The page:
The Estate need not establish a claim under each division of OCGA 18-2-22, as proof of the elements in any division requires that the conveyances to the Trust be declared null and void. See Dearing v. A. R. III, Inc., 266 Ga. 301, 303 (2) (466 SE2d 565) (1996).
(a) Rolleston argues that OCGA 18-2-22 does not apply to the transfers he made to the Trust because, at the time of the transfers, he was not indebted to the Estate. However, this argument overlooks the precise statutory language and a long line of case authority. By its specific terms, the statute applies to "creditors and others."
These "others" include plaintiffs with claims against debtors "liable as tortfeasors, or otherwise . . . for an unascertained damage to person or property, so far as fraudulent conveyances are concerned." Westmoreland v. Powell, 59 Ga. 256, 258 [(1877)]. In 1895, the legislature put back in the statute the words declaring certain acts to be fraudulent in law against creditors "and others" . . . using as its source Westmoreland.
Kesler v. Veal, 182 Ga. App. 444, 449 (356 SE2d 254), aff'd in part and rev'd in part, 257 Ga. 677 (362 SE2d 214) (1987). Therefore, OCGA 18-2-22 is applicable to Rolleston and the transfers he made to the Trust. See also Mercantile Nat. Bank v. Aldridge, 233 Ga. 318, 319-320 (210 SE2d 791) (1974).
(b) Rolleston argues that OCGA 18-2-22 (3) does not apply to the transfers he made to the Trust because he was not insolvent at the time of the transfers. However, insolvency of the debtor is determined by ascertaining whether he retained sufficient assets to satisfy his obligations after the transfers. See Chambers v. C & S Nat. Bank, 242 Ga. 498, 501-502 (249 SE2d 214) (1978). Rolleston was aware of the pendency of the Estate's claims against him by which it sought millions of dollars in damages, and he did not retain sufficient assets to satisfy any award against him. The evidence to which the Trust refers merely establishes the amount of assets transferred into the Trust. The amount of assets transferred into the Trust is not relevant in determining whether the debtor was solvent at the time of the transfer. Id. Furthermore, proof of Rolleston's solvency is unnecessary to establish the Estate's claim pursuant to OCGA 18-2-22 (2). Mercantile Nat. Bank, supra.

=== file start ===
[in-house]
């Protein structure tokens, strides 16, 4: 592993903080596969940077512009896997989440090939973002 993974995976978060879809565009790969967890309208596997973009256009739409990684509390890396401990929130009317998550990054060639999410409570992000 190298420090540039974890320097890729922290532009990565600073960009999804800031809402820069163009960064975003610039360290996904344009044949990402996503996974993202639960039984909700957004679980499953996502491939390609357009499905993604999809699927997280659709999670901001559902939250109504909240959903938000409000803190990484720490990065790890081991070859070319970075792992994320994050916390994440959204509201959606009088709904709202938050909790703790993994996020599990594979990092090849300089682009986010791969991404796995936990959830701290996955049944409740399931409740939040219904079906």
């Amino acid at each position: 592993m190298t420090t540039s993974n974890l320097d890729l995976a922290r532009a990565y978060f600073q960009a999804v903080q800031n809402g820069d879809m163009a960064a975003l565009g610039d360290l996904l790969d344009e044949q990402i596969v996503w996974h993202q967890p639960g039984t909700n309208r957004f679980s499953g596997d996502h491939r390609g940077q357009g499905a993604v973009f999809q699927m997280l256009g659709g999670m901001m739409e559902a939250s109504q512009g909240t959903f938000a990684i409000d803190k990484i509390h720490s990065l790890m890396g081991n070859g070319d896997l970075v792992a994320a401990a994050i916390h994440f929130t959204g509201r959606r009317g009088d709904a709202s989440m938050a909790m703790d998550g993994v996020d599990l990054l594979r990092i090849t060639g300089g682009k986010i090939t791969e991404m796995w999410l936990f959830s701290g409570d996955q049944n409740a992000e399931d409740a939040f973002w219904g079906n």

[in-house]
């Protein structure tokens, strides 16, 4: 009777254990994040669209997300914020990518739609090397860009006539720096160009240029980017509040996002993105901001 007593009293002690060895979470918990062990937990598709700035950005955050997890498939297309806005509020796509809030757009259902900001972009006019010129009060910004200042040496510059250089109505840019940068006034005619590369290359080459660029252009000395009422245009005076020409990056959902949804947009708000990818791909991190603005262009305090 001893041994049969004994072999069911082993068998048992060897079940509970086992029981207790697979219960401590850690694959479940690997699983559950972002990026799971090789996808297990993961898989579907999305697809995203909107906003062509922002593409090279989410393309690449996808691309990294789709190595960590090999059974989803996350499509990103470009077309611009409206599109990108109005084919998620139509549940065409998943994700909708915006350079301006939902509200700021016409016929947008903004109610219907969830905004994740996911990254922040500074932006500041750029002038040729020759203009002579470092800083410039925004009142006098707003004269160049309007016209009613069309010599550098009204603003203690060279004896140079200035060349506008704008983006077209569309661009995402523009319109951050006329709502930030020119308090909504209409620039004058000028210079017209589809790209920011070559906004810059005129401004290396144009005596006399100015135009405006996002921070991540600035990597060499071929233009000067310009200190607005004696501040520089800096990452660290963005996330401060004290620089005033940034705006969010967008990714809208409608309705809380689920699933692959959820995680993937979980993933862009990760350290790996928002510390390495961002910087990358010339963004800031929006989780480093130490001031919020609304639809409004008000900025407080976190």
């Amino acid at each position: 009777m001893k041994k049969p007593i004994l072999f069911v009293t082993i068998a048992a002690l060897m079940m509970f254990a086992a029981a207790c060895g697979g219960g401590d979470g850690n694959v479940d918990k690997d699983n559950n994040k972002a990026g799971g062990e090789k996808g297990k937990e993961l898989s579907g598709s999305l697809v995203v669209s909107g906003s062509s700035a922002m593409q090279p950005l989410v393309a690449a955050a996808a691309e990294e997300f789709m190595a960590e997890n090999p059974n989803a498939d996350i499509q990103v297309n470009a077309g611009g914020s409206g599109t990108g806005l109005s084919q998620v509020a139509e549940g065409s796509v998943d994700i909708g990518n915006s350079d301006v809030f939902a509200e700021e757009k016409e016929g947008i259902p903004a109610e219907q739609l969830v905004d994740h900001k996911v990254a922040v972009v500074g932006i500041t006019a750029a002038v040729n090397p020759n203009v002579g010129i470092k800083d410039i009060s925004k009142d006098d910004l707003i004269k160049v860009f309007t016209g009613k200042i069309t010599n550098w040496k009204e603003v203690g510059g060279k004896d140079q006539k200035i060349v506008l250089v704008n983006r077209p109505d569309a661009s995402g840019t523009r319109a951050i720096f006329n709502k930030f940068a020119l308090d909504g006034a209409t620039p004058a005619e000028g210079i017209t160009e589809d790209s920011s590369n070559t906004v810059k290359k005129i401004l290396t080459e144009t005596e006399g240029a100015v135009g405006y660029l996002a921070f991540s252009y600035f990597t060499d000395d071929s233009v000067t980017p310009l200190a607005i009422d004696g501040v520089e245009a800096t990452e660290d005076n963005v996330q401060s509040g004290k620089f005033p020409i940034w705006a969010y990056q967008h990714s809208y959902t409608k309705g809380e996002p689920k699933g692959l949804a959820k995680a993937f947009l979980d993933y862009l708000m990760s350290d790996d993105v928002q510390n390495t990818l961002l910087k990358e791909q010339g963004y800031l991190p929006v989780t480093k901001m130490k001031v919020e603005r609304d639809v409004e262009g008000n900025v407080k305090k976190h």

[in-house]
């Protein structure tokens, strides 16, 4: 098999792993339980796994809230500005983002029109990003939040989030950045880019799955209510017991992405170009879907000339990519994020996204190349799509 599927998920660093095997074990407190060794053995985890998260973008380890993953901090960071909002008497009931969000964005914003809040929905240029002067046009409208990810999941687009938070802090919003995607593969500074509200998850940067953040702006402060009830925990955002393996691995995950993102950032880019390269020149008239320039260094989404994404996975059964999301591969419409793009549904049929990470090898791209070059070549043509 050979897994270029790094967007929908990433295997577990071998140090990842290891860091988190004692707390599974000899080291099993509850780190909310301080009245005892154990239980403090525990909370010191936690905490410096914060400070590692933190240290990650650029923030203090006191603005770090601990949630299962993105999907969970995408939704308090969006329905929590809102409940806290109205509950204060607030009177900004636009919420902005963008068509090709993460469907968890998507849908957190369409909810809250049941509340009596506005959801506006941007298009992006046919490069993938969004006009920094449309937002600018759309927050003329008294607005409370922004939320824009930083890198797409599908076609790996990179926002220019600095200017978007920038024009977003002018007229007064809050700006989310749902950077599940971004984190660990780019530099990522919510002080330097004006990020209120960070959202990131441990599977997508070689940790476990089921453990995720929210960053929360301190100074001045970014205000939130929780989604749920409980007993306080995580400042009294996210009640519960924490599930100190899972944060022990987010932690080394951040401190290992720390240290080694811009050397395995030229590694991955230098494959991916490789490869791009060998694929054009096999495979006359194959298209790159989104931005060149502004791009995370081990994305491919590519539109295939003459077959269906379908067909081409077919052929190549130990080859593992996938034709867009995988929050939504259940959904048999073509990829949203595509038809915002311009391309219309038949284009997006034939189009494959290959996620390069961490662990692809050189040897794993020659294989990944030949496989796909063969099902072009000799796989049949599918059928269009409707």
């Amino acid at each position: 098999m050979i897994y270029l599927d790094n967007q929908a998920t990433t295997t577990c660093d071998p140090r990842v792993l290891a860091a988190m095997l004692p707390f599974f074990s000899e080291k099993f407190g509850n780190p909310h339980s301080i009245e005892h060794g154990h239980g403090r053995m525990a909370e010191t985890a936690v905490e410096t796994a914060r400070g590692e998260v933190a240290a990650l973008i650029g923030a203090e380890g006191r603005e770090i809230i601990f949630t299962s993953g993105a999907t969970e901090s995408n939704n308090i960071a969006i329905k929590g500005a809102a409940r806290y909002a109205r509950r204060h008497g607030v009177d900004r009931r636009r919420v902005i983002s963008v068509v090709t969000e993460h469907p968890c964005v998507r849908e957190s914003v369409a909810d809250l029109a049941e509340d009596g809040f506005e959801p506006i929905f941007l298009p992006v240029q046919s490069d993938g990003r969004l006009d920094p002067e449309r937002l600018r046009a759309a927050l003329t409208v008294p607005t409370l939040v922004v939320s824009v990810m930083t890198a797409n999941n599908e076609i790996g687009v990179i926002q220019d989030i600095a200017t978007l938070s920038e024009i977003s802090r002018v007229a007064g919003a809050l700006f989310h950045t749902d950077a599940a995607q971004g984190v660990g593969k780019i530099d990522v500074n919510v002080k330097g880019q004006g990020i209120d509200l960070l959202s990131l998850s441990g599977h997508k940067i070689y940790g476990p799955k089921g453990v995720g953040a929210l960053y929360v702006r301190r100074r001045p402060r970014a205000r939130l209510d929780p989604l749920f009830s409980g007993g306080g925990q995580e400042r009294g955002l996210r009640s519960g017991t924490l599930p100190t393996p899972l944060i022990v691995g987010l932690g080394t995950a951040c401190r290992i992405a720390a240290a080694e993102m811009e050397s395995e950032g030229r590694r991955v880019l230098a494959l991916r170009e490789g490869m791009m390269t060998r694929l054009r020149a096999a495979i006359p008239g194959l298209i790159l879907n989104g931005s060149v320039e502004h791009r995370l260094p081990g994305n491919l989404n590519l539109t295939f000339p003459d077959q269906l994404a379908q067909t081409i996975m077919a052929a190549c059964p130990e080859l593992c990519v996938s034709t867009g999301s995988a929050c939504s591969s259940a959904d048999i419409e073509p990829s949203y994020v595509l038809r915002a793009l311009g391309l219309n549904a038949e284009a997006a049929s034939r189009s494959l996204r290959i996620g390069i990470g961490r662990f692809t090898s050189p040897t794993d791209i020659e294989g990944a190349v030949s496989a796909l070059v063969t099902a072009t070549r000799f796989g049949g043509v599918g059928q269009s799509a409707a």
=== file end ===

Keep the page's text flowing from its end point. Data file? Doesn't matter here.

Because the trial court did not err in granting the Estate's motion for summary judgment, it also did not err in denying the Trust's motions for summary judgment.
2. The Trust contends that the trial court erred in failing to grant its first motion for summary judgment, arguing that the Estate failed to comply with OCGA 9-11-56 (e). By this enumeration, the Trust asserts that the Estate failed to respond to its initial motion for summary judgment with any evidence in opposition to such motion. The Trust further asserts that its motion for summary judgment established a prima facie case, and that, therefore, summary judgment in its favor was demanded pursuant to OCGA 9-11-56 (e).
The Trust's argument rests on its assertion that it had presented a prima facie case entitling it to summary judgment. However, as is shown in our discussion in Division 1, the Trust was not entitled to summary judgment as a matter of law, and therefore, the trial court did not err in denying its motions.
3. The Trust contends that the trial court erred in dismissing its initial notice of appeal of the trial court's order denying its first motion for summary judgment. However, as a direct appeal is not available from the denial of a motion for summary judgment, see OCGA 5-6-34, the trial court did not err in dismissing the Trust's attempt to pursue such a direct appeal. See Attwell v. Lane Co., 182 Ga. App. 813, 814 (1) (357 SE2d 142) (1987) (trial court empowered to dismiss appeal where judgment not final).
4. The Trust enumerates as error the trial court's order denying its motion to set aside the judgment and motion to dismiss the amended complaint. By this enumeration, the Trust has asserted more than one error.
It is well settled that when an appellant argues more than one error within a single enumeration, this court in its discretion may elect to review none of the errors so enumerated in violation of OCGA 5-6-40 or elect to review any one or more of the several assertions of error contained within the single enumeration and treat the remaining assertions of error therein as abandoned.
(Citation and punctuation omitted.) Stubbs v. Harmon, 226 Ga. App. 631, 633 (2) (487 SE2d 91) (1997). We will review the first error asserted.